Tim Gosling in Prague -
The head of Hungary's ruling Fidesz parliamentary faction threatened the banks on September 5 that they must come up with a satisfactory proposal to settle the foreign-currency debt issue by November 1, or the government will implement its own solution.
The banks must repair the mistakes of forex mortgages, Antal Rogan insisted, saying that they have a moral responsibility for the problem and should modify loan contracts in favour of borrowers. The deadline for the banks to come up with a satisfactory proposal is November 1, he warned.
Budapest recently rejected proposals by the country's banking association for a solution to the forex debt issue, with hundreds of thousands of borrowers having seen their monthly payments on debt in Swiss francs and euros skyrocket during the crisis. It is one of the last brakes on the government's erratic and unorthodox economic policymaking, as any moves that lower the value of the forint, like interest rate cuts, would immediately hurt households even more.
The government made a sudden announcement in the summer that it intends to wipe out forex debt one way or the other. In a bid to soothe market nerves, it quickly promised to negotiate a settlement with the country's battered lenders, but is clearly not ready to let them escape without significant losses. The banks shouldered huge costs in a three-month scheme to allow early repayments from borrowers in late 2011.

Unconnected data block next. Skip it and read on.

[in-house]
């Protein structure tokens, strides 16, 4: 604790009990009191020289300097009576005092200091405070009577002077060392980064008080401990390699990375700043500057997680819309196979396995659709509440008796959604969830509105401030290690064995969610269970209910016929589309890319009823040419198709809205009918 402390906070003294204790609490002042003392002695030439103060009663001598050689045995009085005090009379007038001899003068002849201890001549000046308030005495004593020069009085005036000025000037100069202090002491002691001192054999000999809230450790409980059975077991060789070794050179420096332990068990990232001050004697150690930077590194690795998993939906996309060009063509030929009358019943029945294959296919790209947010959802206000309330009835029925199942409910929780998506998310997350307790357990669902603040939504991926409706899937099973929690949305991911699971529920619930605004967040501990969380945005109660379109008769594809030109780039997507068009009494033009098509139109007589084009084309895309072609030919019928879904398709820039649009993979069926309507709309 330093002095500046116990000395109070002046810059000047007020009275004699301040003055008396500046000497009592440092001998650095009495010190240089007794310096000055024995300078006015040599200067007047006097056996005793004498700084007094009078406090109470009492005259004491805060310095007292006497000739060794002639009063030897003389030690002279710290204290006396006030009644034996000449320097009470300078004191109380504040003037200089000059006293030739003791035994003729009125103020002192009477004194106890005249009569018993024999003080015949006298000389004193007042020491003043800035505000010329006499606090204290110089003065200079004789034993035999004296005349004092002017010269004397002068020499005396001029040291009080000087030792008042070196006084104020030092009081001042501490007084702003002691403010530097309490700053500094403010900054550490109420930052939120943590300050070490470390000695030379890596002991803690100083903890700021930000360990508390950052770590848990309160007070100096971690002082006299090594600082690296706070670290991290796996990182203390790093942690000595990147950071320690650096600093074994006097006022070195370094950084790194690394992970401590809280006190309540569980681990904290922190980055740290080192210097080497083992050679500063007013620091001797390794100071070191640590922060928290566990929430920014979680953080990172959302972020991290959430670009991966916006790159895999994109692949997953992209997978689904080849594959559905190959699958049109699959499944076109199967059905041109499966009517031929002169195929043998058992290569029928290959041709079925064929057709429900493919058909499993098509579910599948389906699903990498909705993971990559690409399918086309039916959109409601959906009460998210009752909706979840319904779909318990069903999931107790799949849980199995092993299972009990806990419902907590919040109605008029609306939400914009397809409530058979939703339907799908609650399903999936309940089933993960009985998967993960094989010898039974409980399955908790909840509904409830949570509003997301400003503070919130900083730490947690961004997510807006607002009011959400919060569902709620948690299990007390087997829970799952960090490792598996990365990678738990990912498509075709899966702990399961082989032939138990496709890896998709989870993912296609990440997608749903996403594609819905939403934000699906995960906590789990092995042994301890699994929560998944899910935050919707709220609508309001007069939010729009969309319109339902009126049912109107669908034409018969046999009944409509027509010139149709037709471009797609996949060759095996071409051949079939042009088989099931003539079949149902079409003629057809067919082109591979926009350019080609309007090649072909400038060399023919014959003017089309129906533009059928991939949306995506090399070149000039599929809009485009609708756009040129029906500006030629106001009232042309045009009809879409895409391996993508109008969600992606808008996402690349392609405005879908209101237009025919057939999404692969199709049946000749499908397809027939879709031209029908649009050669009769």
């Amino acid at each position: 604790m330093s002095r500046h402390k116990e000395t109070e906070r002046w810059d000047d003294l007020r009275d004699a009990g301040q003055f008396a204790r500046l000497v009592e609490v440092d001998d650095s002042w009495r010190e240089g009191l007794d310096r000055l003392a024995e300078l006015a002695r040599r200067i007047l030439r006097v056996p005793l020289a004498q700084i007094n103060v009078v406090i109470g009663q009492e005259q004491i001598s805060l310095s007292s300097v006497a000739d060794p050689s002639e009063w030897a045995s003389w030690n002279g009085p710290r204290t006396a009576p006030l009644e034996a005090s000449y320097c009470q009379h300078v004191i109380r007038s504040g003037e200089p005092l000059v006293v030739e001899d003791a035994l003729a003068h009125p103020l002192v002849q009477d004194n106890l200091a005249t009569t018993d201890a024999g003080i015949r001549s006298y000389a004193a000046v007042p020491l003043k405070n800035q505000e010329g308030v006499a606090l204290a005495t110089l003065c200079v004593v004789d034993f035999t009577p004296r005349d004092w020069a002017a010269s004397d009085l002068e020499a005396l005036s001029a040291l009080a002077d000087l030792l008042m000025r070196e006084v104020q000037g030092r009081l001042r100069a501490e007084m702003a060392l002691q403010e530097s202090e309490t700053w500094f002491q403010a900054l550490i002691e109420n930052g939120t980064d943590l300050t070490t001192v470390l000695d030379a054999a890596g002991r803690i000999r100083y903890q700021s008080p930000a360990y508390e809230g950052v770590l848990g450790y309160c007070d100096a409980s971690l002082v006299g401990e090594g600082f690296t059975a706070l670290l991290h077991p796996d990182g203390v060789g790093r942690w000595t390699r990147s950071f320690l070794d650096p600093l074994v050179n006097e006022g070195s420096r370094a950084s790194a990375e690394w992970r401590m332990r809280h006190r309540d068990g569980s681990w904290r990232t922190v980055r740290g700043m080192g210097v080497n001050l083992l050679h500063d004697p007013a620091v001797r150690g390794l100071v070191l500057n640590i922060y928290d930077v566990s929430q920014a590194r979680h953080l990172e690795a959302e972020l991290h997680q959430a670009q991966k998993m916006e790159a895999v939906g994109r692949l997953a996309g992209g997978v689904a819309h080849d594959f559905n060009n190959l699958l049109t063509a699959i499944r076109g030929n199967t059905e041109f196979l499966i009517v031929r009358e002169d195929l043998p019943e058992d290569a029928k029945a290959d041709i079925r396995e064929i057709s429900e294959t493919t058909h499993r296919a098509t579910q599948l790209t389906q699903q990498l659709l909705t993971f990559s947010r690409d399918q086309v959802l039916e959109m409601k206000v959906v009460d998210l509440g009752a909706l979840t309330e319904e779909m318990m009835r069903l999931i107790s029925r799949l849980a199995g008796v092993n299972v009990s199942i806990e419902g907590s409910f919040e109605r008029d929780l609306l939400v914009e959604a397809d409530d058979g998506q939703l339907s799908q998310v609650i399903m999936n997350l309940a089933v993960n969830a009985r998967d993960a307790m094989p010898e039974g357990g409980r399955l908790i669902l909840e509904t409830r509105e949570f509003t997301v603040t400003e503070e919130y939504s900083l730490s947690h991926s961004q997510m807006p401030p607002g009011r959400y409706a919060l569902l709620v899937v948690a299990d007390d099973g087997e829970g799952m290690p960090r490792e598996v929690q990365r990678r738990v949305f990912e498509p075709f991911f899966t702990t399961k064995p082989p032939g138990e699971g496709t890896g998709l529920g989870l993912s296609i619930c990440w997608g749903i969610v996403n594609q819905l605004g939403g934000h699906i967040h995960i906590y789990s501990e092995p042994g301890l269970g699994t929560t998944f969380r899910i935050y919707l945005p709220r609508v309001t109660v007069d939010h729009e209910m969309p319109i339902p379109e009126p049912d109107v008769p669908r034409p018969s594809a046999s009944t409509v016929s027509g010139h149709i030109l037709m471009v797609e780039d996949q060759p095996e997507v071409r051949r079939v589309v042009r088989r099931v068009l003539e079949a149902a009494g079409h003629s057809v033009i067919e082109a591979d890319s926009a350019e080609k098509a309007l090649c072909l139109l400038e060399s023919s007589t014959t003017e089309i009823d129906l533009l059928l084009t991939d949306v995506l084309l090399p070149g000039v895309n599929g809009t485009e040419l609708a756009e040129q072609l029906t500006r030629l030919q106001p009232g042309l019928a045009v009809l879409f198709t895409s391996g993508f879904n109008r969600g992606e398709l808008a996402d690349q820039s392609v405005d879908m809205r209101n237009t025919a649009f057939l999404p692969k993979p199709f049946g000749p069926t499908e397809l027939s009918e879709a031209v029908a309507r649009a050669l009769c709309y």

"For one and a half months banks have the possibility to resolve this problem as they also have the moral obligation (to do so)," Rogan told a news conference, according to Reuters. "We expect banks to modify the contracts... if this does not happen then the state will step in, and will work out its own proposal which parliament will approve before the end of the year. And the direction of this is fairly obvious."
"We will set the goal of phasing out foreign currency mortgages... and practically implement a conversion of these (loans) into forints," he added.
That threat is at odds with words earlier this week from Minister of National Economy Mihaly Varga, who sought to calm nerves by insisting the government is still considering several options, including that put forward by the banks. However, his ministry said on September 4 the current offer from the banks is unacceptable.
Sandor Csanyi, head of Hungary's biggest lender OTP, claimed on September 3 that the country's banks stand to lose HUF950bn (€3.14bn) from the issue, and that this would cause the economy to collapse. Analysts point out Csanyi is in the midst of a political fight with Fidesz, and that the figure he gave would only materialize should the most extreme option being considered by the government be implemented.
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